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From "Rob S." <rsli...@home.com>
Subject RE: Fuck It.
Date Thu, 21 Dec 2000 17:44:12 GMT
Correct me if I'm wrong, but maybe the whole focus of 3.3 / 3.2.x thing, is
that neither of them will be all that they could be because the resources
are so limited and divided.

Of what value would enhancing JServ to the point of technical perfection, be
right now when it is clearly not the direction things are headed?  To me, if
someone said, "i want to make all these great changes to JServ" I'd be like,
"ok sure, but no one is going to use it since it's old school.  Why not help
out the people on 3.2.x or 4.0?"  HOWEVER!  3.1 and 3.2.1 are being used by
LOTS of people, so lots of people would benefit by releasing a killer 3.2.x
or 3.3 or 3.9 as Pier puts it.  In this regard, I can totally agree with the
general idea of "making 3.2.x better!"

But, and forgive me if everyone understands and realizes this, all of these
changes will come at a price - namely slower development of the agreed-upon
"future of Tomcat."  If committers didn't think TC 4.0 was the future, and
didn't want to work on, then why all of the +1s?

As well, there will be less time for the necessary bug fixes and performance
enhancements for the 3.2.x line, the introduction of even more bugs that are
fixed even more slowly as more code is changed/added/removed.  Sure "they
will come in time" but will they?  During all that time, I end up with a
functionally-equivalent container that's more technically sound underneath,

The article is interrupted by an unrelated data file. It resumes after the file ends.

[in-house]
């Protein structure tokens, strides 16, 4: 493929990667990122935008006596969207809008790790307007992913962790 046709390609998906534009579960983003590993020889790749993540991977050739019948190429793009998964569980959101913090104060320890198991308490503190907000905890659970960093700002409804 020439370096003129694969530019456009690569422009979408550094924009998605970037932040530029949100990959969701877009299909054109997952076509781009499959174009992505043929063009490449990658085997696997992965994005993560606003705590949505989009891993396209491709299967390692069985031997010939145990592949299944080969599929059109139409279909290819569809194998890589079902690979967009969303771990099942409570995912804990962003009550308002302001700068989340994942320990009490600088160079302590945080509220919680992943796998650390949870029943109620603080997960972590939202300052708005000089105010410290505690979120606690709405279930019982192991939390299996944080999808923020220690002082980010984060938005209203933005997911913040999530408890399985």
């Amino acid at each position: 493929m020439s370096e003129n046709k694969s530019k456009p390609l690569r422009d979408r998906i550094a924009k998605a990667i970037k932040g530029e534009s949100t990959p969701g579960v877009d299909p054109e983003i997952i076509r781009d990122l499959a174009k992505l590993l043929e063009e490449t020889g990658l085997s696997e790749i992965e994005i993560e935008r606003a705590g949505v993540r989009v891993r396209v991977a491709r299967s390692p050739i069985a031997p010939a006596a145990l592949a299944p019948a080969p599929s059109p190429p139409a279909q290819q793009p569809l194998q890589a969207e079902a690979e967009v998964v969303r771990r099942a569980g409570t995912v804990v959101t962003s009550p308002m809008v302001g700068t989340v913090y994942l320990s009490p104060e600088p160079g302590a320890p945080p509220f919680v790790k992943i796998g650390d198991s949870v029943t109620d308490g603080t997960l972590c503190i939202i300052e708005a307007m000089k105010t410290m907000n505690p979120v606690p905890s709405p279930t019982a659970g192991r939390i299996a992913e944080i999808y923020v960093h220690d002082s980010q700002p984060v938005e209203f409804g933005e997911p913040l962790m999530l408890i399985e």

but with more bugs (because the old ones are there while all of the new
changes were taking place, and the newly-introduced ones as well).  So how
is the user better off at the point that 3.2.x/3.x is released?

So at the end of all of this, we have slowed development of 4.0 while we end
up with a functionally equivalent container to 3.2.1, but with more bugs,
and more people's time having to be spent fixing those bugs instead of
contributing to 4.0, which I'm sure will be all the rage, as 3.2 is.

This also goes back to a philosophical question - How many big "changes"
(architectural or not) before someone is "happy" with the code?  I worked
with a developer who chronically rewrote the things he worked on "to get
them perfect."  As a result, he never progressed, continually outputting
things that were functionally identical, just written differently.  Do the
end-users care?  Nope.  Even for a 5-10% performance enhancement?  Who's to
say...

Anyways, just my 2c.  I don't really care who does what or when or whatever,
or how perfect the code is or what.  "I want" a container NOW that has very
little bugs, and works the way it should (adheres to the spec, etc.).
Personally, I don't care if it's spaghetti or what, so long as when I
install it, it's easy to configure, does what it should, and does it well.

Yeah, and I think anyone who spends time contributing to open source, at
work or not, is a Good Person(tm) =)  So know that people everywhere,
everyday, appreciate the efforts and expertise of people like Costin, Craig,
Pier, Larry, Henri, Remy, Sam, Pottymouth-Jon =b, James, and I'm sorry I
can't remember all of the committers off the top of my head.

Good day,

- Rob Slifka


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